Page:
Primary Aim: To determine the effects of sucralose (4 mg/kg/day) administered to overweight and obese minority women for 28 days on drug metabolism using digoxin and midazolam as probes for P-glycoprotein and CYP3A, respectively.

Secondary Aims: To investigate the effects of sucralose on

  1. glucose metabolism and incretin secretion
  2. lipid metabolism
  3. intestinal microflora


The study consists of 3 periods. In the first period (run-in, 7 days), participants will be instructed to avoid all NNS (including NNS in cosmetics or health care products). During the second and third periods (14 days each), participants will be randomized to consume either sucralose containing capsules (4 mg/kg/day) or placebo. At the end of each period, the following measurements will be obtained during an overnight hospitalization:

  1. Serial measurements of plasma concentrations of midazolam and digoxin for 24 hours following a single oral dose of each drug
  2. Frequently sampled 2-hour oral glucose tolerance test (OGTT) to measure glucose, insulin, C-peptide, GLP-1, and other gut hormones.

At the end of P1 (run-in, no intervention) and after P3 (sucralose exposure x 4 weeks), subcutaneous fat biopsies will be performed. Stool samples will be obtained throughout.

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Study Type : Interventional  (Clinical Trial)
Actual Enrollment : 26 participants
Allocation: Randomized
Intervention Model: Parallel Assignment
Masking: Double (Participant, Investigator)
Primary Purpose: Other
Official Title: Effects of Sucralose on Drug Absorption and Metabolism (The SweetMeds Study)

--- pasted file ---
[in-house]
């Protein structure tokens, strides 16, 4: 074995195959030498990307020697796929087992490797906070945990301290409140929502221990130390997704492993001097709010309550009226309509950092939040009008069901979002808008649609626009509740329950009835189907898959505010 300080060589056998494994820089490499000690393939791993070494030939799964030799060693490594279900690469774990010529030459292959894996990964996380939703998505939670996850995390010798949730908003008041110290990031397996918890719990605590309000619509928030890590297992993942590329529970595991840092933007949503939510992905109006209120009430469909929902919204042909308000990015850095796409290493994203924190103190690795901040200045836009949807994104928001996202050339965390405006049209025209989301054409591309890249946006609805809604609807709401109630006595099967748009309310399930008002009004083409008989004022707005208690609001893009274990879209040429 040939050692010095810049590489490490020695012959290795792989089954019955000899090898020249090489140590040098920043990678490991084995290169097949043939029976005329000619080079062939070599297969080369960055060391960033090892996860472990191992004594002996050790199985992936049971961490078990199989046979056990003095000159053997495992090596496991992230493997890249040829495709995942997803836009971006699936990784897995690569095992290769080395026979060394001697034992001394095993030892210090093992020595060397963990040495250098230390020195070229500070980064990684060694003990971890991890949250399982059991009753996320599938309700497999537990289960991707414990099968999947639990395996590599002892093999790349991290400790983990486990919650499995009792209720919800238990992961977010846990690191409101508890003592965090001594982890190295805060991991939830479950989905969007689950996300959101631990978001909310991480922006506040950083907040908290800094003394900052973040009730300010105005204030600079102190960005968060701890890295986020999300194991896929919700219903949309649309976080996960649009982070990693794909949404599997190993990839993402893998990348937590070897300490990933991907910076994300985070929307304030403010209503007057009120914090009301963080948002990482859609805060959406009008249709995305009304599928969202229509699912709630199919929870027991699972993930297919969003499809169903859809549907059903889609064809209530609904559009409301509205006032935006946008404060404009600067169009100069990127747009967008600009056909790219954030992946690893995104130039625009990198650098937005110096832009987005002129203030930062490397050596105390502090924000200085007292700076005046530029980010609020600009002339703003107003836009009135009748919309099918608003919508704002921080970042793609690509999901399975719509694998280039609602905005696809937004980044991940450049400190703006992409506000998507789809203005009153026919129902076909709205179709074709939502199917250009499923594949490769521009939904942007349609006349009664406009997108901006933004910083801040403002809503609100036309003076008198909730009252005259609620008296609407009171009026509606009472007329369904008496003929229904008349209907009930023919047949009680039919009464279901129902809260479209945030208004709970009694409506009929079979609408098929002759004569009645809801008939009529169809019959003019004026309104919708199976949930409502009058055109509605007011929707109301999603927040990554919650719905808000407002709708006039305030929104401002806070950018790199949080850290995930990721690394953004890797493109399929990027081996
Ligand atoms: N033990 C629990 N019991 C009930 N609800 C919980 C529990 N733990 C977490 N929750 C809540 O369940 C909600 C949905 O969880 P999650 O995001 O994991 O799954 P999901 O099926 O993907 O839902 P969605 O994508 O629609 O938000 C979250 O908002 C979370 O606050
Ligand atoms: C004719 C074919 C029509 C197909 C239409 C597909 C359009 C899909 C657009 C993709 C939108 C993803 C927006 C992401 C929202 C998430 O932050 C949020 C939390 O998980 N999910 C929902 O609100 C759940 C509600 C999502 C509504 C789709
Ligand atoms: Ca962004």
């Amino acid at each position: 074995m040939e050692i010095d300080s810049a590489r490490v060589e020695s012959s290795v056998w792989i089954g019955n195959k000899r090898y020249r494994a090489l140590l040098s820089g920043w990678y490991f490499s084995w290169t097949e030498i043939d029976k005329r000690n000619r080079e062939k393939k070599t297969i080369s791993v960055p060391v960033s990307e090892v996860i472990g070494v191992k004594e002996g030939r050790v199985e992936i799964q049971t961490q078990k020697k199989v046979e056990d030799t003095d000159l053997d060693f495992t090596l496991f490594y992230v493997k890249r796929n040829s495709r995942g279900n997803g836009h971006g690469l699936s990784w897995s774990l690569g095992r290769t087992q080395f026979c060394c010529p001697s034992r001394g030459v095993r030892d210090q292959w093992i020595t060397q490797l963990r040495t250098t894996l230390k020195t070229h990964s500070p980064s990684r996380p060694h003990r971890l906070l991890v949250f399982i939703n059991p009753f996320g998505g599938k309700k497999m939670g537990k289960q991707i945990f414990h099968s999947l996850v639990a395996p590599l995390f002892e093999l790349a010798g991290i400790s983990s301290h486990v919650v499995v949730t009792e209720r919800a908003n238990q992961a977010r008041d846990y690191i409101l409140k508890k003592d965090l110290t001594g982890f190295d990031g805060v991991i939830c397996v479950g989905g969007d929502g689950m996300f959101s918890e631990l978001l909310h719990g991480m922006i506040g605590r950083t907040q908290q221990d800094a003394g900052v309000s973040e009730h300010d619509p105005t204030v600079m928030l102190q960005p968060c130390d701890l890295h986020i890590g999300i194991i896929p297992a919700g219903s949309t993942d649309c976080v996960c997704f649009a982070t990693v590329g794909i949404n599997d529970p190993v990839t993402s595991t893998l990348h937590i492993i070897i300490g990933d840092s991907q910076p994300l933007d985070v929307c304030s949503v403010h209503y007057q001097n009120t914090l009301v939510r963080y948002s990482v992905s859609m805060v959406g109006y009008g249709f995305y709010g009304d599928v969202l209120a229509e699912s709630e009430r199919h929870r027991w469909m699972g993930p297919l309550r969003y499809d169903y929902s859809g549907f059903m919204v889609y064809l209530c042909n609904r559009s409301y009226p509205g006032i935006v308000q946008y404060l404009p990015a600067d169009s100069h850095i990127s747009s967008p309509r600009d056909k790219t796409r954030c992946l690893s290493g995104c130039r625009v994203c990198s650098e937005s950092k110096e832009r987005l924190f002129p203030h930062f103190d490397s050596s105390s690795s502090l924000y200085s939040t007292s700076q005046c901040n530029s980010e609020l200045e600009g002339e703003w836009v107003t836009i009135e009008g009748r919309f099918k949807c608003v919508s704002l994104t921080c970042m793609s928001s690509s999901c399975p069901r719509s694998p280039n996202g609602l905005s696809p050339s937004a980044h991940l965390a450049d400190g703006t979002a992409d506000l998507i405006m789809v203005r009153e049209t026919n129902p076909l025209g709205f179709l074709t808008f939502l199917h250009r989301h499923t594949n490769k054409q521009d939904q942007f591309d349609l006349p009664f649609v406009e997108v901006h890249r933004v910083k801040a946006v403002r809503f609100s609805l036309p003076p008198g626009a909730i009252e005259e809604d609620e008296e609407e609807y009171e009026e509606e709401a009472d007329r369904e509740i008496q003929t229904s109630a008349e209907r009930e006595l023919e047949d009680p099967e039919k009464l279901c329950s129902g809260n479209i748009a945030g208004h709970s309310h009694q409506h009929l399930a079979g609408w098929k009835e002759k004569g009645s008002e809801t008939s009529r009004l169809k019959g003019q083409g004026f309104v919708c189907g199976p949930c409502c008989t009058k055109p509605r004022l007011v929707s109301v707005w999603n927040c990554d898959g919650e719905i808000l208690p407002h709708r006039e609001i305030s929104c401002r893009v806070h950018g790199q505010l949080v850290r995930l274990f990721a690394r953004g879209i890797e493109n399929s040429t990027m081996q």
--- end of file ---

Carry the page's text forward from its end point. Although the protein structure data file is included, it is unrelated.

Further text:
Actual Study Start Date : April 5, 2018
Estimated Primary Completion Date : August 1, 2025
Estimated Study Completion Date : August 1, 2025

Resource links provided by the National Library of Medicine

MedlinePlus related topics: Medicines
Drug Information available for: Sucralose

Arm Intervention/treatment
Experimental: Study Arm 1
Participants will receive sucralose capsules (approximately 4mg/kg/day) by mouth for 28 days.
Other: Sucralose
Sucralose is an organochlorine and is approximately 600 times sweeter than sucrose. Participants will receive sucralose (approximately 4mg/kg/day) or placebo by mouth in a capsule for 28 days. This dose corresponds to the amount of sucralose contained in approximately 3 or 4 twelve ounce cans of commercially-available diet soda for a 70 kg adult.

Placebo Comparator: Study Arm 2
Participants will receive placebo capsules by mouth for 28 days.
Other: Placebo
Placebo capsules will be taken orally for 28 days

Primary Outcome Measures :
  1. To explore the effects of sucralose (approx 4 mg/kg x 28 days) on pharmacokinetics of digoxin and midazolam, which are representative examples of P-gp and CYP3A dependent medications. [ Time Frame: 28 days ]
    To determine the effects of sucralose (4 mg/kg/day) administered to overweight and obese minority women for 28 days on drug metabolism using digoxin and midazolam as probes for P-glycoprotein and CYP3A, respectively.

Secondary Outcome Measures :
  1. To investigate the effects of sucralose on glucose metabolism and incretin secretion, lipid metabolism, and intestinal microbiome [ Time Frame: 28 days ]
    We also aim to determine if consumption of ~4 mg/kg sucralose over a 28-day period leads to: 1)changes in glycemia and glucose stimulated secretion of GLP-1 and other gut hormones during an oral glucose tolerance test (OGTT) 2)changes in lipid metabolism (in vitro (adipose tissue) and in vivo (fasting and during OGTT) 3)alterations in the intestinal microflora

Information from the National Library of Medicine

Choosing to participate in a study is an important personal decision. Talk with your doctor and family members or friends about deciding to join a study. To learn more about this study, you or your doctor may contact the study research staff using the contacts provided below. For general information, Learn About Clinical Studies.